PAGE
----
I came across the word "aimer" in french language.

I saw few sentences having this word and got to know that it means "to like" in the context of objects and as "to love" in the context of persons .

But I found the usage of the word as a verb so I was wondering if this word "aimer" can also be use as a noun .

Are there sentences where the word "aimer" has been used as a noun or can this word be used as a "noun" in sentences which mean like "the love that they had " or "the love of life "

The noun form corresponding to aimer, that I found, is "amour", are there any other words which mean the same as "amour" but in a more general context like " the love for all the people " , " the sense of love towards other" ?

3 Answers 3


Amour is not the only substantive that can be used when referring to aimer.

There is another direct derivative, amitié, which is to amour a little bit like what "to like" is to "to love" but only applies to person to person relationship (friendship) when amour might be too strong or ambiguous. There is also a stronger but lost substantive: amativité.

In all other cases, amour can always be used (son amour pour les chats, l'amour du jeu, l'amour des choses bien faîtes) but we might also use softer alternatives like attachement (e.g. son attachement pour les chats) and goût (e.g. le goût des choses bien faites).

To translate "the love for all the people", we might use:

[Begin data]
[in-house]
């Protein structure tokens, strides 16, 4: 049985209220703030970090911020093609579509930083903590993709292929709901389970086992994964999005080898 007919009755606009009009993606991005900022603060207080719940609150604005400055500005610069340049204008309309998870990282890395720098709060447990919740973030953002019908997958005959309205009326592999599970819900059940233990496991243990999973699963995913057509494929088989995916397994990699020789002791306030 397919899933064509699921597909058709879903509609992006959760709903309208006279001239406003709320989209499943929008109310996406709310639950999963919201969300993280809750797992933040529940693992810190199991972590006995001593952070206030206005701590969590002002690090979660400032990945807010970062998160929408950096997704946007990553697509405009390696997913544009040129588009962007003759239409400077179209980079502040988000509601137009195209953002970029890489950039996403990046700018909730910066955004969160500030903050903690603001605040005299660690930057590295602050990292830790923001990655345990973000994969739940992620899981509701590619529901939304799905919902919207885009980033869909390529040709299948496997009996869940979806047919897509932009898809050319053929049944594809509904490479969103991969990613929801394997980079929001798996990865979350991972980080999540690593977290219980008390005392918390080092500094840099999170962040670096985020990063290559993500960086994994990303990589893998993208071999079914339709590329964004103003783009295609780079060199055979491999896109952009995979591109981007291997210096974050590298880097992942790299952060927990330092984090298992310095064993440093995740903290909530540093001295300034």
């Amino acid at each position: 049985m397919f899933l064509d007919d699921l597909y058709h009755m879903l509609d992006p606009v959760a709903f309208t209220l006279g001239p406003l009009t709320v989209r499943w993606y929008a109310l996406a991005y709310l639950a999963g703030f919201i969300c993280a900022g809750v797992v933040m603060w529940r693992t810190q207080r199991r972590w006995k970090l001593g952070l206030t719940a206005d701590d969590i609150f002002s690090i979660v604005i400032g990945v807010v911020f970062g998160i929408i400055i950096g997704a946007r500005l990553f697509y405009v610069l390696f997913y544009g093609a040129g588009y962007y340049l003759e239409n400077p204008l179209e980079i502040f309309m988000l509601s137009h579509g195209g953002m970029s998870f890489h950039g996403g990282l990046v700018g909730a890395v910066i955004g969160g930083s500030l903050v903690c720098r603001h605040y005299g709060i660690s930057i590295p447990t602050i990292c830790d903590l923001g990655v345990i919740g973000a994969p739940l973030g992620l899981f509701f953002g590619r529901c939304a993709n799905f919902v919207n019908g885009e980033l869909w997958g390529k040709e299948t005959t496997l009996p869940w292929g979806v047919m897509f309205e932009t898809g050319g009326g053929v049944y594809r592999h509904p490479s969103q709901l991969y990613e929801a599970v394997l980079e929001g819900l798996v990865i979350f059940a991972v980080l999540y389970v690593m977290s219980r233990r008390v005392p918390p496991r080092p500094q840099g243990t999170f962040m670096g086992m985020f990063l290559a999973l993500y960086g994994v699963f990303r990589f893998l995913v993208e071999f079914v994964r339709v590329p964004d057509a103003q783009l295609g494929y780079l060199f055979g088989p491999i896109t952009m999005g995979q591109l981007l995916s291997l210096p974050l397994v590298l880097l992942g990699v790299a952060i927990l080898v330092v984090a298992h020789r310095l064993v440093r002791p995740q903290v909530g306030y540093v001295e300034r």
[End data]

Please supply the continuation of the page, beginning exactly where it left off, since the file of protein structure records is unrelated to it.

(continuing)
L'amour du prochain / pour son prochain (usually in a religious context.)

L'amour d'autrui / pour autrui (ditto, expression probably a little outdated.)

L'amabilité (another aimer derivative, the quality of someone who is kind to everyone)


"Aimer" is never used as a noun. As you pointed out, "amour" is the noun form, and while there are definitely synonyms, there is not, in French, any strict nuance between the "generic" love of somebody, the very specific love for your partner or the "love" of some generic things or concept.


"aimer" is a verb. and "amour" is special, it can change its gender when set to plural. "des amours passées" https://fr.wikipedia.org/wiki/Pluriels_irr%C3%A9guliers_en_fran%C3%A7ais

you can find love as a noun to despict a significant other in old litteracy: "mon aimée" to speak about a woman you love. not to be mistaken by "ma mie", which has a similar meaning, but sounds like "mamie", which means grandma.

you can speak about love of some abstract thing, then love is also a noun:

"l'amour de la peinture"

the sense of love towards other : "un amour partagé/réciproque"

  • 2
    "Aimer" is never a noun, always a verb. The noun is "amour" . I actually don't think this answers any of the questions of OP
    – Laurent S.
    Aug 6, 2018 at 15:00
  • Des amoures ???
    – jlliagre
    Aug 7, 2018 at 11:18
  • my bad, "des amours" had a typo, it is feminine when plural but does not have an "e" in the end
    – Ty Kayn
    Aug 8, 2018 at 9:58

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